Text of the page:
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create a lisp

Is there an easy to build software tool to create LISP routines?

Or do I have to learn how to program?
Are there good online courses?

Regards Werner

Comments

  • Join, www.theswamp.org it’s where all the cool cad programmers hang out.

  • Read afralisp.com.
    You are the tool that writes Lisp :)

  • edited February 12

    There's a complete list of built-in lisp functions in the online Developers Reference. To program in Lisp, you define a new function using the DEFUN function and one or more other built-in functions and the arguments they accept.

    You can type any lisp function on the Bricscad command line to see how it works. It's a good way to learn, and a good way to test any part of a function you're creating.

    And you can use that command line option to immediately run a combination of one or more lisp functions and their arguments, instead of defining a new function for later use. Or you can put that type of combination in a menu or toolbar item.

    Often, the function you want to create has already been created by someone else, and usually they're willing to share the function with you. The aforementioned Swamp is a good place to start your search for those.

  • @Abbeel
    Like Anthony said, you can start using just the command line.
    Or put code in a text file with .lsp extension.
    Theswamp.org and the autodesk customization discussion groups are the two places lispers hang out.
    Feel free to ask here too, just start with small items like:
    (defun c:CIRC1 () (command "circle" (getpoint "\nPick Center:") 1.0))

    Type that on command line, or copy and paste.
    Then type CIRC1 to run. Now you are a programmer!

  • edited February 12

    @James Maeding said:
    (defun c:CIRC1 () (command "circle" (getpoint "\nPick Center:") 1.0))

    Great example, James.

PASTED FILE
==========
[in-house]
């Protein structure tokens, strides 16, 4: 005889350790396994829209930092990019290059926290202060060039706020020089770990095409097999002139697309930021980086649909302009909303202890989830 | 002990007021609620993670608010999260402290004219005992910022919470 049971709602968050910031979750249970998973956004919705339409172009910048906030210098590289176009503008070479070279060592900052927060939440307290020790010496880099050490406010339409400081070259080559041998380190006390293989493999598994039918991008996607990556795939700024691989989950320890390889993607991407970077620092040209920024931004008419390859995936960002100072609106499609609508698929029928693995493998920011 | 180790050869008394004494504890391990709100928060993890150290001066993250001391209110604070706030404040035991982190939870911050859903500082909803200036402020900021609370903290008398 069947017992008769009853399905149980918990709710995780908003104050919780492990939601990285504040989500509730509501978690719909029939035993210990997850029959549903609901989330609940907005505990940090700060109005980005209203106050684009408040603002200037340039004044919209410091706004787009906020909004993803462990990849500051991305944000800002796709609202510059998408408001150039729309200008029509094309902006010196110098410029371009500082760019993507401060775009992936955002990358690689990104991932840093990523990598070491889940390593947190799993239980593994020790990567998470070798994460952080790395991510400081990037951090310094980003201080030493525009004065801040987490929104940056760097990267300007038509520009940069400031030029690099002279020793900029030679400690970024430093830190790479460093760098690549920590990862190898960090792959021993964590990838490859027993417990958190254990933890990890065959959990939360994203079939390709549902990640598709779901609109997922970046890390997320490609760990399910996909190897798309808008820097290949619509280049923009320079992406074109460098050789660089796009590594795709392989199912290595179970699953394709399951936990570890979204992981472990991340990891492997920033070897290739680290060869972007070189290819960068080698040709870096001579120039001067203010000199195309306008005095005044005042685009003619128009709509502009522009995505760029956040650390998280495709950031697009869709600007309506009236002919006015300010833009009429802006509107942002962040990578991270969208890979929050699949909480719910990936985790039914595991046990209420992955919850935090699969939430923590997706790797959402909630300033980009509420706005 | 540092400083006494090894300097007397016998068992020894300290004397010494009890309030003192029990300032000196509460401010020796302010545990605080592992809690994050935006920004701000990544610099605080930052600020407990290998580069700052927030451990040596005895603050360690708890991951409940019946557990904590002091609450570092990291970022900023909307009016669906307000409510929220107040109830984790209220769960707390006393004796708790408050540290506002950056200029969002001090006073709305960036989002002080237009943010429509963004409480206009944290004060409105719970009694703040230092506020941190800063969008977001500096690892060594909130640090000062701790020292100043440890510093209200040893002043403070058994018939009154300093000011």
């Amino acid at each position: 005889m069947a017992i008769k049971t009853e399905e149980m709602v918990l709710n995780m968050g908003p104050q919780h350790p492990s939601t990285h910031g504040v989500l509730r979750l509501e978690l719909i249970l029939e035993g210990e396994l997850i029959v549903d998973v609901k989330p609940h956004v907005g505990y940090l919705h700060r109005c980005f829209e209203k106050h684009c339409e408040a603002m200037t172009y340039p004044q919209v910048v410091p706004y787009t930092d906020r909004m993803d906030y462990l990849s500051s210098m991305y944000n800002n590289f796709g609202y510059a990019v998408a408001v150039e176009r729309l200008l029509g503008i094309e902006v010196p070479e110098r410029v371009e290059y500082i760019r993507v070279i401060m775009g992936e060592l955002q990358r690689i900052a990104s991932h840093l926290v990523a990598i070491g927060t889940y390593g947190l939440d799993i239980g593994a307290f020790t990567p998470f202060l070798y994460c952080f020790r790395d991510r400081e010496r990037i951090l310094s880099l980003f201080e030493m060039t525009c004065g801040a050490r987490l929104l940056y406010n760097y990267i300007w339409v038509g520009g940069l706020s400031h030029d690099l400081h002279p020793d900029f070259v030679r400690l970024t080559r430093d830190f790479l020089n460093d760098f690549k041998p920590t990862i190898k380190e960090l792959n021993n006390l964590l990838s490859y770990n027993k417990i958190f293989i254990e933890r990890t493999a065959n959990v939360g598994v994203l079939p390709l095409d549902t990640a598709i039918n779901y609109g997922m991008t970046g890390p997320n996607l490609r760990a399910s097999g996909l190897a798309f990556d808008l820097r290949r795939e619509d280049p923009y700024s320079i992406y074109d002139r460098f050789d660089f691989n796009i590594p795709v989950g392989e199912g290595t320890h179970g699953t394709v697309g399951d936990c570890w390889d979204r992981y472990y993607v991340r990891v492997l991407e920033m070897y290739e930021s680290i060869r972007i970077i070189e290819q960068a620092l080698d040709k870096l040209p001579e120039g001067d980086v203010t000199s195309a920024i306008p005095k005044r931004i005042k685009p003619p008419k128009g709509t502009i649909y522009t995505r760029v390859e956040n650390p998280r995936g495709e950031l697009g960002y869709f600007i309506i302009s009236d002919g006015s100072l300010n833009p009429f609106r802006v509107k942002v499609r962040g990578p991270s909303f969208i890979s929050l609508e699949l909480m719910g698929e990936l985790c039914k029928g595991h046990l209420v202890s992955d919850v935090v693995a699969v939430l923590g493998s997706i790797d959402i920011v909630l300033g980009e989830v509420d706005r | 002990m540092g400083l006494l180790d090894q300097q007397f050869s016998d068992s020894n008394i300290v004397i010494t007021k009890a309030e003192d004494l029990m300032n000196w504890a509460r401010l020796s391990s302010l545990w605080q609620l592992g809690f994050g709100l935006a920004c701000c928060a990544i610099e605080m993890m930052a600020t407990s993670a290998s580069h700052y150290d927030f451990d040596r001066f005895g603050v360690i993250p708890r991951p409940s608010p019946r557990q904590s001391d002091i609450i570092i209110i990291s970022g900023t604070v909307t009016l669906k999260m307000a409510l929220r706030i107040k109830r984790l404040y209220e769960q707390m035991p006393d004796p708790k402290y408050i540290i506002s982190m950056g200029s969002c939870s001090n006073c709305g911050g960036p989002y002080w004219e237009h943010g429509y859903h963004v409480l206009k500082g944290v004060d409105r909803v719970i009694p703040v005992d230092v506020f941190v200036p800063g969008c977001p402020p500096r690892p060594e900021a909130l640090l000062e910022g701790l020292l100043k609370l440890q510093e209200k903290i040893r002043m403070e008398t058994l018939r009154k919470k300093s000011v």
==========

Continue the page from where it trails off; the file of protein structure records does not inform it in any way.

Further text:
Werner, note that the C: in front of the name of the function being defined makes it a command rather than a simple lisp function.
    And the GETPOINT function is executed first, because it's inside the innermost parentheses. The point it "gets" is then used by the next function, COMMAND, whose first argument is the CIRCLE command.
    The rest of the COMMAND function has to be whatever response(s) the specified command expects (in the order that it expects them) -- in this case, first a point, then a radius.

  • To clarify further, always read from the start of the line to the first ) you encounter
    At this point, lisp starts "backing out" to the next higher nest level.
    If you are using the BLADE editor, you can see where the next ( starts by highlighting the closing paren ).
    The first ) in the example is for the getpoint nest, and the last is for the command nest.

  • maybe I want to much already :sweat_smile:
    Will look into it with my brother, he can program, but doesn't know ACAD/BricsCAD
    He can read the LISP, where I fail.

    What I want is a job-specific routine.

    I'm a solar-plant designer for about 10 years, (CAD-designer for about 15 years) and lose a lot of time for drawing the electrical strings, not the single wire, but the actual place on the roof.
    mounting structures doesn't take a lot of time, block in block in block, and more blocks in blocks...

    I used to draw in ACAD lt and just made the switch to BricsCAD. So a whole new world is opening up for me.

    If I could Write a LISP that could draw a line in selected solar-panel blocks, through middle points, place a + at the start, and a - at the end, gave it a unique name and change the selected blocks from color/layer, that would make my day/week/year :smiley:

    If then afterwards I would be able to export the XY of each unique pline, pfjieuw,... that would be a dream.

    I found a lot of pleasant LISP-routines already, but hungry for more.

    Regards Werner

  • edited February 26

    Werner,

    Can you post images of a typical operation, maybe screen shots taken before and after the operation? Or a video. And tell us what parts of the operation would have to be done manually at runtime and what parts you'd like the lisp function to do automatically.

  • @Abbeel
    Yes, post lots of detail. What seems complex to you is likely simple to long time lisperers, but you must be very specific.
    Don't worry about wasting our time, we need the details and also pictures too.
    thx

  • Hello,

    For this week I have a lot of work that needs to be done,
    But I will look into that next week and create a pdf of it with screenshots.

    regards Werner

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